How to Factor Acoustics into Your Office Design

No Comments

When you’re working on the design for your office fit-out, it’s easy to zero in on the way things look. Is your office attractive to the eye? Does the spatial planning allow for efficient workflow? If so, you might think your work stops there, but it doesn’t! Your office also needs great acoustics to truly be a complete and thoughtful design.

Too many designers overlook the significance of acoustics in office design. Controlling workplace acoustics is essential for a productive team, especially in open plan offices where the ambient volume can reach distracting levels. Here’s what you can do to better control the volume in your office.

How important are acoustics in office design?

Nearly 70% of today’s office workers are negatively impacted by the volume in their workplace. Once lost, your concentration can take several minutes to recover fully. Too often, this results in greater stress and less productivity, as well as reduced morale and higher turnover in the long run. While it’s possible for a space to be too quiet (total silence can be just as distracting as loud ambient noise), most offices generally strive for as low a volume level as possible. Strive for an ambient volume of about 45dB.

There are other ways to do this outside of conventional design. For example, you can create spaces and quiet zones for staff to break away and work at. You can also situate collaborative areas as far as possible from workers who may spend much of their day on the phone or who would otherwise benefit the most from a quiet space.

How to control acoustics in your office design

  1. Acoustic pods Acoustic pods are isolated working spaces unassigned to any specific worker that offer a temporary reprieve from the ambient noise of the office. Acoustic pods are gaining in popularity as people seek solutions to the drawbacks of open plan office designs.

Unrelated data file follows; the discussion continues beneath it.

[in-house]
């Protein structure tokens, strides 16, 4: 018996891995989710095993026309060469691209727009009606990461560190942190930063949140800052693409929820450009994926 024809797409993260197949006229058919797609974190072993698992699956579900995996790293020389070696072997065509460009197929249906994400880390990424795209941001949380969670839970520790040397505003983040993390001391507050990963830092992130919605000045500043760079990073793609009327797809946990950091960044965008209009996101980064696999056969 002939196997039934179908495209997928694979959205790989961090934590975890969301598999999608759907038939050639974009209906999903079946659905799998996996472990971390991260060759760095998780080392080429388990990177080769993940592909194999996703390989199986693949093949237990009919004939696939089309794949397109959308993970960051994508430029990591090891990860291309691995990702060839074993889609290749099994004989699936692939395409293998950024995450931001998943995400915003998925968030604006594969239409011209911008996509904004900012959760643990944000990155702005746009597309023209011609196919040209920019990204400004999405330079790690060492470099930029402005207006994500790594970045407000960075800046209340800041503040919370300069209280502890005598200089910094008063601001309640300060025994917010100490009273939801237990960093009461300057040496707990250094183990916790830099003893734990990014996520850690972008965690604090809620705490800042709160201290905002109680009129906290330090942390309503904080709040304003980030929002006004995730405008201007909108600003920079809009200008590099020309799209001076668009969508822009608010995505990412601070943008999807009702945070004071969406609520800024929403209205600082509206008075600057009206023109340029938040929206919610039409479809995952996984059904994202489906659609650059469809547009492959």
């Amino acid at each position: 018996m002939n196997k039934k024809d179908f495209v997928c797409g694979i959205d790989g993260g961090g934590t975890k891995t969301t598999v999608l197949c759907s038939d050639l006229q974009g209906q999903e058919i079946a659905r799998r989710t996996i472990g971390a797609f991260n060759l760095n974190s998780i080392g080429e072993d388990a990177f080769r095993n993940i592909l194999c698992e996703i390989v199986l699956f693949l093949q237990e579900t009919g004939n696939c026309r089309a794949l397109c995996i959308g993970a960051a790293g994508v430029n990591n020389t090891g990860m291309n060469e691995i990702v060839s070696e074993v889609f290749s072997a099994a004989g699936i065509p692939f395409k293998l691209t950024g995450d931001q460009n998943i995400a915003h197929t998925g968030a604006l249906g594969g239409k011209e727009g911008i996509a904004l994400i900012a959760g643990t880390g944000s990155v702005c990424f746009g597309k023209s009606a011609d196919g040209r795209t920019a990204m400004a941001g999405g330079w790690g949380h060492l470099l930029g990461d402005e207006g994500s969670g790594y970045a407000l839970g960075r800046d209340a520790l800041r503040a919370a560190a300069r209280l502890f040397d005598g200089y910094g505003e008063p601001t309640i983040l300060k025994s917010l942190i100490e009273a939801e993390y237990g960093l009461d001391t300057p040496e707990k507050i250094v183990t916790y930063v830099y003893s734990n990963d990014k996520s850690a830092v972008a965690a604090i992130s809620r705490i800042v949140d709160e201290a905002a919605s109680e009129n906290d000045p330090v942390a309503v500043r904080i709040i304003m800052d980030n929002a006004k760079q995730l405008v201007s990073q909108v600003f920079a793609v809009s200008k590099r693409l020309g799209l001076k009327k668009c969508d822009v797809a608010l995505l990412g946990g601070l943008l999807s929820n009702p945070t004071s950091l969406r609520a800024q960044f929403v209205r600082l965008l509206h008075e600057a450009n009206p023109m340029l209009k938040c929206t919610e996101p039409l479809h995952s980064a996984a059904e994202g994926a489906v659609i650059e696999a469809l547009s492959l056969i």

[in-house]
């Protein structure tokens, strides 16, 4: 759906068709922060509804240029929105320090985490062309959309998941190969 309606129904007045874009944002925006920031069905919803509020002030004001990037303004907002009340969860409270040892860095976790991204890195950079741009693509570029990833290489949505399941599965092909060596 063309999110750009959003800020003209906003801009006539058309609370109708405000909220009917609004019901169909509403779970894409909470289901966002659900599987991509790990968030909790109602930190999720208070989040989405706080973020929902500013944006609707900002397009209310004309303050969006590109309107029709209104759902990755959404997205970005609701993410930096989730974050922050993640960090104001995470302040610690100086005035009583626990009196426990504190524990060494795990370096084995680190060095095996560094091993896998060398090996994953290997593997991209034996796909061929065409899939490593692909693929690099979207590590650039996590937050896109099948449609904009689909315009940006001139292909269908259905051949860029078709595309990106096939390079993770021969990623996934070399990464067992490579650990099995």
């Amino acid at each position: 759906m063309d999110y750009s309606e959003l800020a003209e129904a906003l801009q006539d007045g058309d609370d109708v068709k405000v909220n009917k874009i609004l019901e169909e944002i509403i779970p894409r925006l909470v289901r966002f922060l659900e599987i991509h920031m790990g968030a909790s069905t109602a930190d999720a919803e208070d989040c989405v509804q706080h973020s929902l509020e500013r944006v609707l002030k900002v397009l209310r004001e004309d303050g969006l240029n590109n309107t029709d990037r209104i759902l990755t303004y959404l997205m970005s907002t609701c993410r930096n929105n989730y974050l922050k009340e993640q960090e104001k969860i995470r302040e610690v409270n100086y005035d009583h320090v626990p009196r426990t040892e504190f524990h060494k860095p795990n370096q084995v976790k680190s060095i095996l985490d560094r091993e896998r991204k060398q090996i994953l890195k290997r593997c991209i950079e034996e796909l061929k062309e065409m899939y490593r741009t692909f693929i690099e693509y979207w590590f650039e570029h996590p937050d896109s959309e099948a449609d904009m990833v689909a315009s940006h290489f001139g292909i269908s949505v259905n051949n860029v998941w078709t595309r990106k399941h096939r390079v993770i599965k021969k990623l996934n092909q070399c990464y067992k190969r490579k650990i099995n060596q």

2. Sound-absorbent materials Creative use of materials is one of the most effective ways to affect office acoustics through design, but more and more interior designers are finding innovative ways to suppress noise levels. Sound-absorbent fabric wall fixtures can reduce echo, as can slatted ceilings and high-backed furniture.
  3. Avoid crowding – Spatial planning is essential in every aspect of your office design, and acoustics are no exception. Avoid crowding too many workers into the same space. Ideally, you should have about one worker for every seven or eight square meters.
  4. Workplace sound barriers – Open plan offices today usually use clusters of desks to separate teams. Because most of the noise you hear in your office is from the people immediately around you, workstation sound barriers are one of the most effective ways to limit volume.
  5. Isolated conference rooms – Conference rooms are a great way to isolate conversations and remove them from the general workspace, but conference room walls won’t completely suppress the noise of a meeting. Isolate conference rooms by positioning them furthest from workers who need quiet the most and separate them with additional sound barriers or sound masking design elements.

An office design with every element considered

If you’re seeking the best interior design NZ wide for your next office fit-out, make sure you’re working with designers who understand every facet of the design process. At DB Interiors, we appreciate and understand the conditions your business needs to thrive and work hard to achieve them through innovative design. Contact DB Interiors today to book your consultation!

Previous Post
What to Expect from Your Commercial Interior Designer
Next Post
The Benefits of Acoustic Pods for Modern Workplaces

Leave a Reply

Your email address will not be published. Required fields are marked *

Fill out this field
Fill out this field
Please enter a valid email address.
You need to agree with the terms to proceed

Menu